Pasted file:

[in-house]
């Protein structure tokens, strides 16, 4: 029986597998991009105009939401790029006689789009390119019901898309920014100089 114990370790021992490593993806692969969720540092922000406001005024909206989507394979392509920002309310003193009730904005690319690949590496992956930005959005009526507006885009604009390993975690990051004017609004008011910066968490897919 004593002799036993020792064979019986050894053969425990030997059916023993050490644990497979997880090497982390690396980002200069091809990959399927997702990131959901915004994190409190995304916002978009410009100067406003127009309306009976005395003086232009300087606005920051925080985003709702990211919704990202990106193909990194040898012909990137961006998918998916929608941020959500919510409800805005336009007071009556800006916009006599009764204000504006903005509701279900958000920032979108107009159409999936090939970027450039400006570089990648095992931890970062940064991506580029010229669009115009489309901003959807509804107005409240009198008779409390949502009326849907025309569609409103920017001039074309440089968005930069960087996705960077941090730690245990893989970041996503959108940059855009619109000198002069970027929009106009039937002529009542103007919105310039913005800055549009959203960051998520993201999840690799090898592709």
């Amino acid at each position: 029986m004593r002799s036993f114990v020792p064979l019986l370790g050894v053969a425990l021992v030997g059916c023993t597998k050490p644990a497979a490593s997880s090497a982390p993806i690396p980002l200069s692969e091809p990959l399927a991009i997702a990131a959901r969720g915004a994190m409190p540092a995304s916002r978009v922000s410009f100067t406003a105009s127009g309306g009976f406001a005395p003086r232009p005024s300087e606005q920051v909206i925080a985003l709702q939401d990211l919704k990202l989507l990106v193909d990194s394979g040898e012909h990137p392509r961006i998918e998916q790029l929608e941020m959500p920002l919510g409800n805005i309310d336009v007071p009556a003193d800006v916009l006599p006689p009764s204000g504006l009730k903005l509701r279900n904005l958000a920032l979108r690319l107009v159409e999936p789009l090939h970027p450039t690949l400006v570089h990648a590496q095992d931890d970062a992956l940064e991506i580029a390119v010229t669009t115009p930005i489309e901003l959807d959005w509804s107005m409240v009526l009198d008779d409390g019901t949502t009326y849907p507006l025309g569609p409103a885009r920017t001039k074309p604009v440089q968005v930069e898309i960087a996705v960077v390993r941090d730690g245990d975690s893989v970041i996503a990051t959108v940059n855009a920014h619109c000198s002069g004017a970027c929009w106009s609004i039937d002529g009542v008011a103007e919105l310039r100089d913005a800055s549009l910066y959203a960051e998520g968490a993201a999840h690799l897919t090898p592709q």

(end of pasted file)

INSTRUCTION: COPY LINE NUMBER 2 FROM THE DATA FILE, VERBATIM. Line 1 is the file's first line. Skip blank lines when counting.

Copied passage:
């Protein structure tokens, strides 16, 4: 029986597998991009105009939401790029006689789009390119019901898309920014100089 114990370790021992490593993806692969969720540092922000406001005024909206989507394979392509920002309310003193009730904005690319690949590496992956930005959005009526507006885009604009390993975690990051004017609004008011910066968490897919 004593002799036993020792064979019986050894053969425990030997059916023993050490644990497979997880090497982390690396980002200069091809990959399927997702990131959901915004994190409190995304916002978009410009100067406003127009309306009976005395003086232009300087606005920051925080985003709702990211919704990202990106193909990194040898012909990137961006998918998916929608941020959500919510409800805005336009007071009556800006916009006599009764204000504006903005509701279900958000920032979108107009159409999936090939970027450039400006570089990648095992931890970062940064991506580029010229669009115009489309901003959807509804107005409240009198008779409390949502009326849907025309569609409103920017001039074309440089968005930069960087996705960077941090730690245990893989970041996503959108940059855009619109000198002069970027929009106009039937002529009542103007919105310039913005800055549009959203960051998520993201999840690799090898592709």